Microsoft Releases Dedicated Bloatware Removal Tool For Windows 10

What's the first thing you do with a shiny new Windows notebook? The only answer to this question is "format and reinstall the OS". It'd be nice if you could just, you know, use the gadget you bought, minus the vendor-installed and mostly useless software. Windows 10 might be Microsoft's first OS to make this possible.

Microsoft has made available a standalone tool for Windows 10 Insider builds, called "Refresh Windows". The idea behind the application is remove anything that doesn't come with Windows 10 by default:

It will also remove most pre-installed applications such as OEM applications, support applications and drivers. The tool does not give you the option to recover removed applications automatically and you will need to manually reinstall any applications you wish to keep.

The tool is in no way discerning — it'll even nuke Microsoft Office. So it really is something you'd only run with a new notebook or desktop and maybe after using vendor-supplied recovery software.

Microsoft's page on the tool has a full list of caveats, which I suggest you read through carefully beforehand.

Even with Refresh Windows, a reformat is still a strong option. There's nothing stopping you from using the tool and if you're unsatisfied with the results, going ahead with the format / reinstall.

Now Available: Start fresh with a clean install of Windows 10! [Microsoft, via Thurrott]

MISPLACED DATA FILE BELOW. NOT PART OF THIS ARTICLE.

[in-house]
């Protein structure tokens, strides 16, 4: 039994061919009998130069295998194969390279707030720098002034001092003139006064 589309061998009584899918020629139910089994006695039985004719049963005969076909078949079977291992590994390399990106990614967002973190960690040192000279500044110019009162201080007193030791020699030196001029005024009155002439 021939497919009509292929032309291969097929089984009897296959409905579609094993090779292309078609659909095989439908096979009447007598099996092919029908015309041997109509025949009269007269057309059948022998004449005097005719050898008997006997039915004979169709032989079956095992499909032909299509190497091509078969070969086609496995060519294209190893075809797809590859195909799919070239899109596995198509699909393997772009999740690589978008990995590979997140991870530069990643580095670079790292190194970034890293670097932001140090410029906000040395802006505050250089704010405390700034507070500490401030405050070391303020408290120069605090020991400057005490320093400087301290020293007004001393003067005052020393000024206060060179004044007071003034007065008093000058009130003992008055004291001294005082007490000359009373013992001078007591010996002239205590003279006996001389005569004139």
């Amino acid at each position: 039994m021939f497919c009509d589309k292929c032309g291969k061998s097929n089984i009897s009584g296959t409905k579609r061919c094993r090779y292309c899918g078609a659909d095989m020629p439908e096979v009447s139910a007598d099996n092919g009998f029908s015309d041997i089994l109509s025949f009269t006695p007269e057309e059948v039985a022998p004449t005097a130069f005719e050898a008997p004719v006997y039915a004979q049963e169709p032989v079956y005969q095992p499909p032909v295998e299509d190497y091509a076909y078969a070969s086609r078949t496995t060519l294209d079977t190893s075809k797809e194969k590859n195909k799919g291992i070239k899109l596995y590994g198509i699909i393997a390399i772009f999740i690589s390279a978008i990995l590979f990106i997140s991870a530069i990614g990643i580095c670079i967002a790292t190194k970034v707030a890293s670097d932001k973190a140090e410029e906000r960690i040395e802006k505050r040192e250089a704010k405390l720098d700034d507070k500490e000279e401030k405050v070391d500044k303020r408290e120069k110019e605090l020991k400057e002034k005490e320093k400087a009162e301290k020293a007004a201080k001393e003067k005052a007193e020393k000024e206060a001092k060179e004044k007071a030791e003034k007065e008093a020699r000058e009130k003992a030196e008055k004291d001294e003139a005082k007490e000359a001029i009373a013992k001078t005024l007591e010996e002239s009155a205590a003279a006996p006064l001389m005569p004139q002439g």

Comments

    That's actually a pretty handy tool. I can see why they did it. A lot of Windows complaints don't actually come because of the OS but the effects of some of these crappy prebundled packages.

    All PC's bought on Microsoft Store have all bloat ware removed

    Pity this won't remove Microsoft's own bloatware such as 3D Builder and Solitaire Collection. And especially things like Groove and Xbox that can't be uninstalled.

    It’d be nice if you could just, you know, use the gadget you bought, minus the vendor-installed and mostly useless software. Windows 10 might be Microsoft’s first OS to make this possible.

    Here's a better ideal; manufacturers pull their heads in and not install the bloatware in the first place.

      Trouble is there is no margin with pc sales. So they make a bit on the top by norton giving them $5 to have their trial version installed.. Etc..

        Doesn't that transfer the problem to Symantec then? They pay $5 per PC only to have the end user remove or even reformat the drive because that software completely borked Windows.

    Windows 10 already had a built in refresh function to take it back to barebones im pretty sure. ive definitely used the refresh function before. not sure how this differs though? its under the start menue when you type 'reset this pc'

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